Like everything else in motorcycle gear decisions ultimately your use case is unique and you should make sure you ask yourself some tough questions so you can find the right type of motorcycle helmet for you. Here are some things to think about:
What kind of bike do I ride?
We all know that each motorcycle type is totally different. If you’re cruising on a touring bike for hours versus hooning on a race-style street bike we’re talking about a totally different set of optimizations that need to be made across the board, including helmet choice. For touring bike riders finding a helmet with great ventilation (ideally from the top of the helmet area) with superior sound insulation is key. If you ride a sport-bike then clearly you are looking for a helmet with a great aerodynamic profile for the usually greater speeds encountered by those riders. You get the point. Make sure you match the bike you’re riding with the type of helmet you choose to purchase. It will make all the difference.
What is my experience level? Am I a beginner motorcycle rider?
Spending $700 on a helmet if this is your first motorcycle probably isn’t the wisest idea. If you are starting out make sure you ease your way into motorcycle riding, including purchasing equipment that matches your experience level. While marketing speak can talk you into all the reasons you need that race-prep helmet, the reality is that focusing on the basics like type of helmet, safety and comfort is the most important thing to do.
What kind of riding do I plan to do?
Are you planning on riding your motorcycle every day, commuting to and from work which is 5 miles from you home? Well, that is totally different than being a weekend warrior who enjoys a four-hour track day every Saturday. If you use your bike daily you should look at helmets with adjustable features such as easy-change faceshields, a drop-down sun visor or a photochromatic shield. A once in awhile rider may be more concerned with helmet designs and all the bells and whistles. If you are riding long distances you should focus on maximizing comfort and soundproofing.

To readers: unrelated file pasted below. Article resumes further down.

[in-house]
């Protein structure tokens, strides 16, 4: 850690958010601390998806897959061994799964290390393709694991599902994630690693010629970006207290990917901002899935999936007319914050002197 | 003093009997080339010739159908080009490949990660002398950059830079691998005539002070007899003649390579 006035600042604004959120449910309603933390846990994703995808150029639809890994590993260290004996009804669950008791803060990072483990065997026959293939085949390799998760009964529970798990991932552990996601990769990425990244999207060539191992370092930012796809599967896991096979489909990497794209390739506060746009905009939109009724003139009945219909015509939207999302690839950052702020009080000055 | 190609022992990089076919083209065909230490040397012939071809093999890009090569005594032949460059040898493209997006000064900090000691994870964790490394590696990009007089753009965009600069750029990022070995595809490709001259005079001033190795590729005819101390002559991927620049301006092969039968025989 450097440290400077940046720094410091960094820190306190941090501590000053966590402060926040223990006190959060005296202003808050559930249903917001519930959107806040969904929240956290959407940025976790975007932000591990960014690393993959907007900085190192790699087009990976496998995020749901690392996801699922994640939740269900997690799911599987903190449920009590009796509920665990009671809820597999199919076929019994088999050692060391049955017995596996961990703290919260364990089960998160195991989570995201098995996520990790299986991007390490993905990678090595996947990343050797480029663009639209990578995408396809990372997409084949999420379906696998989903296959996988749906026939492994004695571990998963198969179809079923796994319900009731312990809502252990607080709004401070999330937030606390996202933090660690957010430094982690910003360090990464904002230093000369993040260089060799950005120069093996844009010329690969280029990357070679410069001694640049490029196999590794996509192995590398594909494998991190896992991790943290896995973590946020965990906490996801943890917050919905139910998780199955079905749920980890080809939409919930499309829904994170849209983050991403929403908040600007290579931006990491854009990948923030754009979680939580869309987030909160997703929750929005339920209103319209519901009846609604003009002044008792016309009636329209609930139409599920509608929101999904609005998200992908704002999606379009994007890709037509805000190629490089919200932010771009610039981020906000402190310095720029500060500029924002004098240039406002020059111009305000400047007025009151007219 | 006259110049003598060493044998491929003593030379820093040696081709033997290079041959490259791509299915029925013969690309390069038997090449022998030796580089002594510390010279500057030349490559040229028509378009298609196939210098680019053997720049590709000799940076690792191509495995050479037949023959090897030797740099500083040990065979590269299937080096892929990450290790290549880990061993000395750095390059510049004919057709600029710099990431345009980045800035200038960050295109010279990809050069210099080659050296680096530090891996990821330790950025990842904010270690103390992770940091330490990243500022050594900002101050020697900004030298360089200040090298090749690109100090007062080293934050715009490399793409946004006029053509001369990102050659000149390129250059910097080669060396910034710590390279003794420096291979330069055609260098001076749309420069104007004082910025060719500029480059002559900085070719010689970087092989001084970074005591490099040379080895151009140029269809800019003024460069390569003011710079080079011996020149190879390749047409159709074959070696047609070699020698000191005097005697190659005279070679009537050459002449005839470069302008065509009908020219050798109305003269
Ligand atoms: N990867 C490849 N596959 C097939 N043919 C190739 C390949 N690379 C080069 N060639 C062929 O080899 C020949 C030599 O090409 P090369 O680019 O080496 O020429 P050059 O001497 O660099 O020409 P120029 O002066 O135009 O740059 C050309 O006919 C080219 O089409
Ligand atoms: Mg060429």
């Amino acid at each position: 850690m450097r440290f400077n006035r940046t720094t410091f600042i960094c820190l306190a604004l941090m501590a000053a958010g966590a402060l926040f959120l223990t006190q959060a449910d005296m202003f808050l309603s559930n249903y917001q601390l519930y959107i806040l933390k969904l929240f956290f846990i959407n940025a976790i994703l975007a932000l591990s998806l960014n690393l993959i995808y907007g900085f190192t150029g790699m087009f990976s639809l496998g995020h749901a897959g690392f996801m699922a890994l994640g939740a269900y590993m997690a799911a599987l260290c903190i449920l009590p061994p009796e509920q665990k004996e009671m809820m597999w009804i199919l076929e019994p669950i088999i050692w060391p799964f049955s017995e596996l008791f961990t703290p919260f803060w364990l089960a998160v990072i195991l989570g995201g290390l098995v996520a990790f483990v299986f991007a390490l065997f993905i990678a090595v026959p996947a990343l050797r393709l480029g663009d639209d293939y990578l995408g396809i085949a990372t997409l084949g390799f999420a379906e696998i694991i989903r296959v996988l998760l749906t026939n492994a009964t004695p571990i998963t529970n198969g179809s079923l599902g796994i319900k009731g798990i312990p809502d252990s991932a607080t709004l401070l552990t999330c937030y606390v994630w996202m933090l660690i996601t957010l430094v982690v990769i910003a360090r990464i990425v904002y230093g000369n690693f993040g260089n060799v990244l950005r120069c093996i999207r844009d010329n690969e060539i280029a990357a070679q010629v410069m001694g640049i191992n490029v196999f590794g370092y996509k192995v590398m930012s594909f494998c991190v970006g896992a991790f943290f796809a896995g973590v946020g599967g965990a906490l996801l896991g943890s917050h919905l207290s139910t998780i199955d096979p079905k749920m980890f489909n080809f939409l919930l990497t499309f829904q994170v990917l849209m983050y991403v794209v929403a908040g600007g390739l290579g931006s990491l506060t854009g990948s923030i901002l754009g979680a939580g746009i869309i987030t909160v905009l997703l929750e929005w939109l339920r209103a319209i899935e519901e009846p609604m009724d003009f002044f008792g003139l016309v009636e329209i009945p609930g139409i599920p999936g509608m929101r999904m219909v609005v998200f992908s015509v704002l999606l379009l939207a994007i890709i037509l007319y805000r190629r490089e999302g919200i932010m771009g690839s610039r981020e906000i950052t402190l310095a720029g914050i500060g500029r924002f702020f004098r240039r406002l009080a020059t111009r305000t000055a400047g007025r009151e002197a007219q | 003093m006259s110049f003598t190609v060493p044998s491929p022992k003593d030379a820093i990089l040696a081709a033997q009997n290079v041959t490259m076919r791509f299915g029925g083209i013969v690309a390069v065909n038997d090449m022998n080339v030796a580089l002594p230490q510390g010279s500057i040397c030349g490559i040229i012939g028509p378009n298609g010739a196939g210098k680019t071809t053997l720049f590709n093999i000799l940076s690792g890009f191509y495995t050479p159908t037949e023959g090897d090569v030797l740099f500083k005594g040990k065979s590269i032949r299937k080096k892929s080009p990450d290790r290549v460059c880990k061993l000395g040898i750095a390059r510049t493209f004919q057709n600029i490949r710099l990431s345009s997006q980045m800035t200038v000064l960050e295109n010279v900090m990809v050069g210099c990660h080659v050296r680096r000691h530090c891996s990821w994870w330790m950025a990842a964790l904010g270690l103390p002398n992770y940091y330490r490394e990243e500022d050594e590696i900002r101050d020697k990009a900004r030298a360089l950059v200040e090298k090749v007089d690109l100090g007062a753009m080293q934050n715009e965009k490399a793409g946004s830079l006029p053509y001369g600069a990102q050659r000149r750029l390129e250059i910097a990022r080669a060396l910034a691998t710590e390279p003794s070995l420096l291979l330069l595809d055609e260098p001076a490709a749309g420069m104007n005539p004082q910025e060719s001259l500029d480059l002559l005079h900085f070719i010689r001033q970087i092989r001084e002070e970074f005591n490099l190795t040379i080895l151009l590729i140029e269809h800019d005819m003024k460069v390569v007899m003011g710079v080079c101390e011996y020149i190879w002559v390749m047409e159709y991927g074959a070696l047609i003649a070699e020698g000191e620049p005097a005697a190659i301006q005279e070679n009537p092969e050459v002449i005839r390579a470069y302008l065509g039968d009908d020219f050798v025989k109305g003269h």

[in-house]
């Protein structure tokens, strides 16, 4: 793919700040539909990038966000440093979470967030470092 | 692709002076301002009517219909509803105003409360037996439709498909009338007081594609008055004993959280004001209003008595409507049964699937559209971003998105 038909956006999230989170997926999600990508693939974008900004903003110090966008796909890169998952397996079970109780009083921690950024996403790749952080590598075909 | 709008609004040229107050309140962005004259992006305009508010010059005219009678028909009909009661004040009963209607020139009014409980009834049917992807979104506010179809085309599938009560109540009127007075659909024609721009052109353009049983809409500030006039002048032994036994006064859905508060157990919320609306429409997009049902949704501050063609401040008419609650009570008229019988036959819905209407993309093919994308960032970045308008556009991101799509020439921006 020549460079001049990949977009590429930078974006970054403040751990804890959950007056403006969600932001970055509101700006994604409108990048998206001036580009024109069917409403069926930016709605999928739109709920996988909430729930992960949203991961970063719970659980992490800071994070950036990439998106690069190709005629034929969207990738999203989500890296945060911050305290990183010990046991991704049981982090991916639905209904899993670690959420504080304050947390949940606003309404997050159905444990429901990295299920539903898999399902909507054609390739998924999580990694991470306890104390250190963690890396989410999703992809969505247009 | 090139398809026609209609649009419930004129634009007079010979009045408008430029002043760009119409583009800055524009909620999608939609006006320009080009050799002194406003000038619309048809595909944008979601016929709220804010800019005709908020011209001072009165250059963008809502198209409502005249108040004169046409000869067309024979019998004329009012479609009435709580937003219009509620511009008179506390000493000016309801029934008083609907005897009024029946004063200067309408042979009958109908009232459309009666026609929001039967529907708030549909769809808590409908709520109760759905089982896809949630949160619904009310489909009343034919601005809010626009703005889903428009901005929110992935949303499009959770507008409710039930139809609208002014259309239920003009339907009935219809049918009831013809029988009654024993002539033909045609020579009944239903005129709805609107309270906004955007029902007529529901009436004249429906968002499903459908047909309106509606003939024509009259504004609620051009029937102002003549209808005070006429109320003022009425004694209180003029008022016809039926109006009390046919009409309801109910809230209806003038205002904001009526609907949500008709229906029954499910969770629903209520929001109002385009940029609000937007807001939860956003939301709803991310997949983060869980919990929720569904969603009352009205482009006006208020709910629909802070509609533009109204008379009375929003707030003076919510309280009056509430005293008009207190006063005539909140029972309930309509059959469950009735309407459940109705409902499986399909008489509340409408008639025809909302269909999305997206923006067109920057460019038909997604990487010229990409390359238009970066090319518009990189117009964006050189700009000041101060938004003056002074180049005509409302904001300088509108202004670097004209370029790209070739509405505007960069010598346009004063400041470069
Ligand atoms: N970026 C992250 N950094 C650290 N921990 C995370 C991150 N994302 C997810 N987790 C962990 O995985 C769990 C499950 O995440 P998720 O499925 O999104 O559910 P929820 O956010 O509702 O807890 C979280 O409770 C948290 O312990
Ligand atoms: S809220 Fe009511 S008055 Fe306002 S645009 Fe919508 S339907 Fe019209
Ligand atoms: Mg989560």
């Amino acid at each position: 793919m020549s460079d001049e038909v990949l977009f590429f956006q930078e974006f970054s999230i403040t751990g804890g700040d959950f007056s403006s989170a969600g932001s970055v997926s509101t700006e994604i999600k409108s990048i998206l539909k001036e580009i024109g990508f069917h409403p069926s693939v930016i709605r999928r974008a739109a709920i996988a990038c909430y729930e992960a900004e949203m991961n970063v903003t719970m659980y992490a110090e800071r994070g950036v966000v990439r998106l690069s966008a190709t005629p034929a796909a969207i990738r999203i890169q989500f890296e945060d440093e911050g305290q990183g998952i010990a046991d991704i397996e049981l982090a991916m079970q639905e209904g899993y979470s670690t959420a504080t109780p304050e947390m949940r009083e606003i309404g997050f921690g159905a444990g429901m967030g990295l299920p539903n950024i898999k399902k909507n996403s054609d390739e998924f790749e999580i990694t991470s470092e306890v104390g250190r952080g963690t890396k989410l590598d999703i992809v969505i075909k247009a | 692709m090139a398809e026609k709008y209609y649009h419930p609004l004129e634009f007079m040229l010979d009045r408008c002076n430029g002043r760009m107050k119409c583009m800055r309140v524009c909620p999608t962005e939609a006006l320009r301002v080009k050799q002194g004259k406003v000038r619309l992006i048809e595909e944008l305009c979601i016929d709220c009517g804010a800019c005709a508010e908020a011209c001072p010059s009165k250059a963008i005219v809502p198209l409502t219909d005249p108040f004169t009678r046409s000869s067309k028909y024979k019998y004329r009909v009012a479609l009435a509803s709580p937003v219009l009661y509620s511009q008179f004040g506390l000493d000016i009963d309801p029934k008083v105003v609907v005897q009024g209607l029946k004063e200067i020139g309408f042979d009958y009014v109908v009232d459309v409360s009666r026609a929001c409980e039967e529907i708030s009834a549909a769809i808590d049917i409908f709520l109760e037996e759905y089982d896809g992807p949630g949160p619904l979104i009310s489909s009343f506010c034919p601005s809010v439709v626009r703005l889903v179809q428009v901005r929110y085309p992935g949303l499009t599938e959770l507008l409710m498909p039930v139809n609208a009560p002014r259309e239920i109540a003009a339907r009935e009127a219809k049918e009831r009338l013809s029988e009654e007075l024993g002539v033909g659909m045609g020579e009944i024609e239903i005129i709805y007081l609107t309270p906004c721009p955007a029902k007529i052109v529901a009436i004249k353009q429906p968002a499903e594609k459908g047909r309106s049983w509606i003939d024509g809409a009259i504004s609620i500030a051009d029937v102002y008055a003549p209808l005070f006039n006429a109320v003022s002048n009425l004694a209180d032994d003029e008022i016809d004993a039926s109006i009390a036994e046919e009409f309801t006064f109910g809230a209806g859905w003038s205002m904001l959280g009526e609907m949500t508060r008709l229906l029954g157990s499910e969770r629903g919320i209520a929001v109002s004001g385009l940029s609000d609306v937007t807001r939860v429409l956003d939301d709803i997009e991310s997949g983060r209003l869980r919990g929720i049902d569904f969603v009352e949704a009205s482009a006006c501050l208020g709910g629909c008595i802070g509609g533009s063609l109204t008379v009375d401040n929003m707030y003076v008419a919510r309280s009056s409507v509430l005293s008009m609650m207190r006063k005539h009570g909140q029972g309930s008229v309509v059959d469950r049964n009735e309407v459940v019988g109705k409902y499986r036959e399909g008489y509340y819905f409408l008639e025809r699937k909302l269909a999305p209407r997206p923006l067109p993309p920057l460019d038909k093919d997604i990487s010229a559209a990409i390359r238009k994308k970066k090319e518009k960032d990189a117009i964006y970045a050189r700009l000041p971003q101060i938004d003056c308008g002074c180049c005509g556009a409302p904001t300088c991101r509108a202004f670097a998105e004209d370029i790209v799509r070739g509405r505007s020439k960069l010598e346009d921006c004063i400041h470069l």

The more you plan to ride, the more it makes sense to buy a quality helmet that will stand up to daily use. The once in a whole rider may be just fine low-cost lid (that meets and exceeds all safety standards of course).
Will I be riding my motorcycle year-round?
If plan to ride all year or you live in an area where the temperature and conditions can vary widely then you need to consider how your helmet will deal with these changing conditions. In cold weather fogging up screen is a problem so look for a fog-resistant faceshield. In warm weather, better venting or the convenience of a modular helmet may be more important. The alternative is to buy multiple helmets that perfectly fit your weather conditions but not everybody can afford to do that.
Do you plan to ride a lot or commute to work?
If riding is your everyday transportation or you take weekly road trips, higher end helmets may prove to be more comfortable and offer better dynamics and reduced wind noise. In general if you use your motorcycle every day then definitely invest in a more expensive helmet, you will notice the difference.
Will I be on my bike for extended periods?